Appeals contingency fund part of regional planning

Governments involved in a complex, nine-year effort that could expand city boundaries by about 30 percent plan to amass a $100,000 legal defense fund to fend off potential appeals.

At the urging of Jackson County, cities are trying to raise money to cover two years of possible challenges as the Regional Problem Solving process nears its conclusion. The money would come partially from local cities. Landowners who would benefit if cities are able to expand boundaries may also be asked to contribute on a voluntary basis.

Michael Cavallaro, executive director of the Rogue Valley Council of Governments, said he's trying to be optimistic about the possibility of appeals, but is also realistic about the complexities of the regional process. It's a process that already has caused friction among cities and organizations concerned about more growth in the valley.

After nine years, the RPS effort has generated hundreds of meetings and has cost about $800,000, said Cavallaro.

"We're almost certain to disappoint someone somewhere along the line," he said.

Cities involved are Ashland, Central Point, Eagle Point, Medford, Talent and Phoenix. Jacksonville had disagreements on the process and has backed out.

In about a month, the jurisdictions involved are expected to sign a participant's agreement, which will pave the way to change the county's comprehensive plan so that it conforms with the findings of the regional process. Barring an appeal, the regional process would be up for state approval next year.

Kelly Madding, county development services director, said changes in the plan will ultimately benefit the cities in the area, so the cost of any appeal should be spread out.

"The county recognized it is a regional plan and so do the cities," she said. "The county is desiring a commitment from the cities should there be litigation."

Brent Thompson, president of Friends of Jackson County, said it doesn't surprise him that a legal defense fund is being created.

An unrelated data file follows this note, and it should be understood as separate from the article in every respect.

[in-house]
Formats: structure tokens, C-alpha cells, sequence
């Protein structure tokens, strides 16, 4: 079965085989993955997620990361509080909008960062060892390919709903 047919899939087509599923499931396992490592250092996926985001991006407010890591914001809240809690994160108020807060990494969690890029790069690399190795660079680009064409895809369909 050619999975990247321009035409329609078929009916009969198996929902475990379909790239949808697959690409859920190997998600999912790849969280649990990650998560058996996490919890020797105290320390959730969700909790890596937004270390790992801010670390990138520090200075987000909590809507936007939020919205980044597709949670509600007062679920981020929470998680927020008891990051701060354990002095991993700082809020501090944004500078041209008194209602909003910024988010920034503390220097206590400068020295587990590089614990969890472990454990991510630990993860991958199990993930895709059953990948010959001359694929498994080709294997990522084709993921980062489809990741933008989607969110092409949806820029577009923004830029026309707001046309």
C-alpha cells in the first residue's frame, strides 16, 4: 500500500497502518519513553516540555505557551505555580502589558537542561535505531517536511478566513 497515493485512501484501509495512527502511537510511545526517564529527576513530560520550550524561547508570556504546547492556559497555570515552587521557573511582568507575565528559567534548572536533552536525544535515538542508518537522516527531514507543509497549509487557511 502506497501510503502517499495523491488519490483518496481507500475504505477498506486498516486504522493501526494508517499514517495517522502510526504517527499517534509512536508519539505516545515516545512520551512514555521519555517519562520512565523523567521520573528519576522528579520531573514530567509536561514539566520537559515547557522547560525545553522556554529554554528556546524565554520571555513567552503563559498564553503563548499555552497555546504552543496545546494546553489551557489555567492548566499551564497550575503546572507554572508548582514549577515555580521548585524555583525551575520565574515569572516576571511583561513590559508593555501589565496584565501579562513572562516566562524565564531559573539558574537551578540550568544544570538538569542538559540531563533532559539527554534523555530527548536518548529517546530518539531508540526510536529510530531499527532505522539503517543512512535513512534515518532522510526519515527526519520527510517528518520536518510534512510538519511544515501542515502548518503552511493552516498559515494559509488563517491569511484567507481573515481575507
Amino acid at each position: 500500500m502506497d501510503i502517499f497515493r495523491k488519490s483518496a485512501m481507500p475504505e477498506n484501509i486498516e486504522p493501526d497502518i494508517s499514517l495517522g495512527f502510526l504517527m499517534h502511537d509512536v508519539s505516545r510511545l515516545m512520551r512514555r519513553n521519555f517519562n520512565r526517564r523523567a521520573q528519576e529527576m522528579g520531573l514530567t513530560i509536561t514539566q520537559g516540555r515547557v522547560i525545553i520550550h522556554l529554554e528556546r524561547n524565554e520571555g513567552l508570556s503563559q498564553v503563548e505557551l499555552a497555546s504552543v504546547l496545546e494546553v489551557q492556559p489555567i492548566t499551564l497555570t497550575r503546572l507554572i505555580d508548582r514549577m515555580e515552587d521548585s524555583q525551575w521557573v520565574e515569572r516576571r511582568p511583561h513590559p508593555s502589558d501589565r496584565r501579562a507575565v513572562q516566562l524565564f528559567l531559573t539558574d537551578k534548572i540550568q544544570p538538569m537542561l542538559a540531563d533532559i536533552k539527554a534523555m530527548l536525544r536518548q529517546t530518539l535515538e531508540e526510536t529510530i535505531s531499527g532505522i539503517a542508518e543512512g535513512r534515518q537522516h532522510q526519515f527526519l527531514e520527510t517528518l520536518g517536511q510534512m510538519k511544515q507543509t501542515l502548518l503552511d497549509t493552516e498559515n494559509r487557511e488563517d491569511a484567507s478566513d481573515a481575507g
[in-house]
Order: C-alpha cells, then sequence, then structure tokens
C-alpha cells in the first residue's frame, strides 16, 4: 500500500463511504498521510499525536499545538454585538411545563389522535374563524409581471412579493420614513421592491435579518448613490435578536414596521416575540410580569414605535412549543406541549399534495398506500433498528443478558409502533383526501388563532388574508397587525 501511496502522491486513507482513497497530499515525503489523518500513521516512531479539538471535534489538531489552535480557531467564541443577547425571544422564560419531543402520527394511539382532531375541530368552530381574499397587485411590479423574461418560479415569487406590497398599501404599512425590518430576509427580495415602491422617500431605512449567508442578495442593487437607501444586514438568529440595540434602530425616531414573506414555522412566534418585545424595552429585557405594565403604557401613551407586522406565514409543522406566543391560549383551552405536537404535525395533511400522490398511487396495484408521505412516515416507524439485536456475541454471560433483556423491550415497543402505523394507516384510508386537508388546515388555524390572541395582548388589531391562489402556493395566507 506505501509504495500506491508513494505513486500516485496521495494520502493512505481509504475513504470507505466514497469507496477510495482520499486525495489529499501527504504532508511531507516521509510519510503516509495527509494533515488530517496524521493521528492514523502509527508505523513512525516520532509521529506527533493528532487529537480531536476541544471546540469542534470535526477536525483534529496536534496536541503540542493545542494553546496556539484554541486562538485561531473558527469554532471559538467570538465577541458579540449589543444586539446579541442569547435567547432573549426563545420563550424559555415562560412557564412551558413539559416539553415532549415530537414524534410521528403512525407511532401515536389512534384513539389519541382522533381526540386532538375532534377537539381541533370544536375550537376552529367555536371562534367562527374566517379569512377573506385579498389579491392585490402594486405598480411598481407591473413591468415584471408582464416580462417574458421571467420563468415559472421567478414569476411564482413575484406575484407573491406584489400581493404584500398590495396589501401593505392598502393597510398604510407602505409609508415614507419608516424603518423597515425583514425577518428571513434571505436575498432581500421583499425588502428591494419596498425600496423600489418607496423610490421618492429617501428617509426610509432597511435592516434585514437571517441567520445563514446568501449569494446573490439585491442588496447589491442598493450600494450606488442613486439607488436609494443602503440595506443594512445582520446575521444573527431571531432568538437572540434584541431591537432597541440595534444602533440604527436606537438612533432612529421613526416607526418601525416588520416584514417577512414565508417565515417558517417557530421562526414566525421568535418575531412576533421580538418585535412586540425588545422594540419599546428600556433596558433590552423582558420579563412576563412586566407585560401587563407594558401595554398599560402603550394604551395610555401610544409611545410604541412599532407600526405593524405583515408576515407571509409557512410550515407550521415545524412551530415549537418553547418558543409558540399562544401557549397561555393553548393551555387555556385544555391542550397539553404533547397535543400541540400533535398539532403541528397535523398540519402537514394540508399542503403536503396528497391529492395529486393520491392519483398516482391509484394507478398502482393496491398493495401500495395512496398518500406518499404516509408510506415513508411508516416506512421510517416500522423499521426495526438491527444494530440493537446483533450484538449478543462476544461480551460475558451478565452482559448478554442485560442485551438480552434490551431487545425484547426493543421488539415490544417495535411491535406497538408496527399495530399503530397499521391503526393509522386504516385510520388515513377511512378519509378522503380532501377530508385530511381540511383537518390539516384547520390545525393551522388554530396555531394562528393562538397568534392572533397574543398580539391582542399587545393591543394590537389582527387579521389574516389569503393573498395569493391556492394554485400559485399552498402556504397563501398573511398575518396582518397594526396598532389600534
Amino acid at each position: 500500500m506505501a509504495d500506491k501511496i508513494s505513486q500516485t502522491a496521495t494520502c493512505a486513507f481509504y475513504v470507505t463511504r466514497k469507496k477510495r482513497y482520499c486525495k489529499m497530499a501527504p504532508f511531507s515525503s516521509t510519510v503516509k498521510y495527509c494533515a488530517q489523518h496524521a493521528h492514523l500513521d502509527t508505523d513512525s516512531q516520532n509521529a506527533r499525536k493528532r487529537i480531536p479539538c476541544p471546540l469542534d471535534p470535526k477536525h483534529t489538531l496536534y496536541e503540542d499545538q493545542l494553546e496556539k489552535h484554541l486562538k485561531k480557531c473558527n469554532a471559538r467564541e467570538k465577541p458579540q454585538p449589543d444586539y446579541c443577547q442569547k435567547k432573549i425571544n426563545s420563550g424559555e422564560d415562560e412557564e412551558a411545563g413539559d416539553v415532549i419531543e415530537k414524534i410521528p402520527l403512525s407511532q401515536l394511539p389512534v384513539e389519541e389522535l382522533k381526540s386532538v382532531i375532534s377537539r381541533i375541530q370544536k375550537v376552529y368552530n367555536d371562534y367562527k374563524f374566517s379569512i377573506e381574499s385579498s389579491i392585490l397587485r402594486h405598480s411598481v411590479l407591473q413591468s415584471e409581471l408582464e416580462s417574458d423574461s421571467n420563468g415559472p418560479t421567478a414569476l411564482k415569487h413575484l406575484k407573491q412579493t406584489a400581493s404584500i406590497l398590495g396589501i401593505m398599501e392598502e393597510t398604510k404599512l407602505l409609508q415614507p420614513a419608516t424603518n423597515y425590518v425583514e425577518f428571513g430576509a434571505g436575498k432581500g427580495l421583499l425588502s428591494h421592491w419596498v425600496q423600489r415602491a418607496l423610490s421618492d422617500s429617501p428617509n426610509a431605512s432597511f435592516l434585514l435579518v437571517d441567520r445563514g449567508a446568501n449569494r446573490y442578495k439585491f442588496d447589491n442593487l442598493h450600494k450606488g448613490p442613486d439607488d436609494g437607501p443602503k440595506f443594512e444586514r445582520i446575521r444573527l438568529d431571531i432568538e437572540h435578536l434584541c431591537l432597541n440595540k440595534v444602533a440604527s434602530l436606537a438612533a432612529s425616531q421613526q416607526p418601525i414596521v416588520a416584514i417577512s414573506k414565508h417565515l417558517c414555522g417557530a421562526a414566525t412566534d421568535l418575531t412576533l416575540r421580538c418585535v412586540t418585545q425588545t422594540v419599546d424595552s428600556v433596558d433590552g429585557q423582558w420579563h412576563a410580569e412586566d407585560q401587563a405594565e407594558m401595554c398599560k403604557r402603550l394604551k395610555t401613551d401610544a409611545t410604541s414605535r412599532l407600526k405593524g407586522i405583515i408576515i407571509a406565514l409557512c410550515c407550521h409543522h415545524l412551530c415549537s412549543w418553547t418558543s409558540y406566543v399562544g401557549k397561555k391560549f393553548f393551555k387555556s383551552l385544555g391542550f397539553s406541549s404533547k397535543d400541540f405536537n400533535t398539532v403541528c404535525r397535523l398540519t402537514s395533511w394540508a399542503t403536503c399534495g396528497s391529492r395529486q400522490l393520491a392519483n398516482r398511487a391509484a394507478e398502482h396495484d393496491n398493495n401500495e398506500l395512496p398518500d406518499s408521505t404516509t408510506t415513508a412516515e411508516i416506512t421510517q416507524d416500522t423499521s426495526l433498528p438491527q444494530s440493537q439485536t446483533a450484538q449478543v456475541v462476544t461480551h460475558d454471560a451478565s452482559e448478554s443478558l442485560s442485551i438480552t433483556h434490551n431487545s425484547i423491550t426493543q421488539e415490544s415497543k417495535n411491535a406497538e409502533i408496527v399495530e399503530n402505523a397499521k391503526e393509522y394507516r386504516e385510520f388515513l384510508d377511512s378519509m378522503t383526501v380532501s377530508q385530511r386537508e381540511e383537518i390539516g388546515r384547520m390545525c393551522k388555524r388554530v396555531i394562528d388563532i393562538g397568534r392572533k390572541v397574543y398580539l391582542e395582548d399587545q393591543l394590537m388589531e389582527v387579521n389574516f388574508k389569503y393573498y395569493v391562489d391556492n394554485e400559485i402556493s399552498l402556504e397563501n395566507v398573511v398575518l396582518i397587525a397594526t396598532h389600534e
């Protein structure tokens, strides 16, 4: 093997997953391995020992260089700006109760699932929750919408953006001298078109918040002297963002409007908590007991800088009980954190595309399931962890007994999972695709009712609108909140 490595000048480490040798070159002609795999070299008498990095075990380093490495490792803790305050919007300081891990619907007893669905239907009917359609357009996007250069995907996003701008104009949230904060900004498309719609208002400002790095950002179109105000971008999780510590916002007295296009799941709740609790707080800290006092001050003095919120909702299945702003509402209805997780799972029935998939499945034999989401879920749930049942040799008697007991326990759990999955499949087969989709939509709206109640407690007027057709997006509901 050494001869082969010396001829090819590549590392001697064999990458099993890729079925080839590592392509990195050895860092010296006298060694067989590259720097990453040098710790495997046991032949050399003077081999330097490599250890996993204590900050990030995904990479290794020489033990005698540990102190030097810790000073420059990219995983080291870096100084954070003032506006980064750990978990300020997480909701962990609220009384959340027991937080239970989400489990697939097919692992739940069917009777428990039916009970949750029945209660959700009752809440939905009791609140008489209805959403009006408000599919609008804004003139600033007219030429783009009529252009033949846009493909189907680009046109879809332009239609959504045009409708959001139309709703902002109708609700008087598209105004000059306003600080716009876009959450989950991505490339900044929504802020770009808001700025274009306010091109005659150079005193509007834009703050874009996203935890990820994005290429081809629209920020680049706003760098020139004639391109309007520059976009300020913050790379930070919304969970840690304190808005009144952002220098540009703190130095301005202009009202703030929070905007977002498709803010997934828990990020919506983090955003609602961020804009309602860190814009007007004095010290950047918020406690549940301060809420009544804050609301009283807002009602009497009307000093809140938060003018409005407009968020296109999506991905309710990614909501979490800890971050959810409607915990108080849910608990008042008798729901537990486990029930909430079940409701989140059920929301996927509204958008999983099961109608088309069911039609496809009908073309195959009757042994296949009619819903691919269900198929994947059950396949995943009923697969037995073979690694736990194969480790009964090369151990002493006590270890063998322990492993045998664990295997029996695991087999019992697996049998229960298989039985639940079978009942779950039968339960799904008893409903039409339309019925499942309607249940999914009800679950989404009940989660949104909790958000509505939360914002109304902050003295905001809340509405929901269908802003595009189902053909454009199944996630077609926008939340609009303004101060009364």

"They are probably dead sure they are going to get appealed because they want too much land," he said. "It's a big developer-driven process."

He said cities should be looking at higher densities within their current boundaries rather than looking to spread out.

"You can't come up with the justification for what they want," he said.

Thompson said he's had conversations with state legislators who are interested in encouraging more density in communities as a way to lessen Oregon's carbon footprint. If legislation is created that encourages cities to achieve higher densities, Thompson said it would undermine the regional process.

He also took issue with asking landowners who will benefit from the expansion of cities to help foot the bill for the legal defense fund.

"The landowners should be out of it until the process is over," he said.

Cavallaro of RVCOG said it is not unusual to ask landowners to contribute voluntarily to a legal defense fund, particularly when the expansion of urban growth boundaries would benefit them.

"It's a private and public partnership," he said.

He disputed the idea that cities are asking for too much land.

"What's the math to back that up?" he said.

Cities currently have a total of 30,000 acres and want to add 8,800 into urban reserves, which he said is 1,000 fewer acres than local land-use planners were anticipating.

With less than 30 percent added to the current acreage, Cavallaro said, cities will have a difficult time managing a doubling of their populations over the next 50 years, which was a principal charge of the RPS process.

Cavallaro said he hasn't heard any viable suggestions about how the cities can handle that much growth without adding acres.

"What's the plan to (deal with) double the population?" he asked. "Give us some facts."

Reach reporter Damian Mann at 776-4476 or

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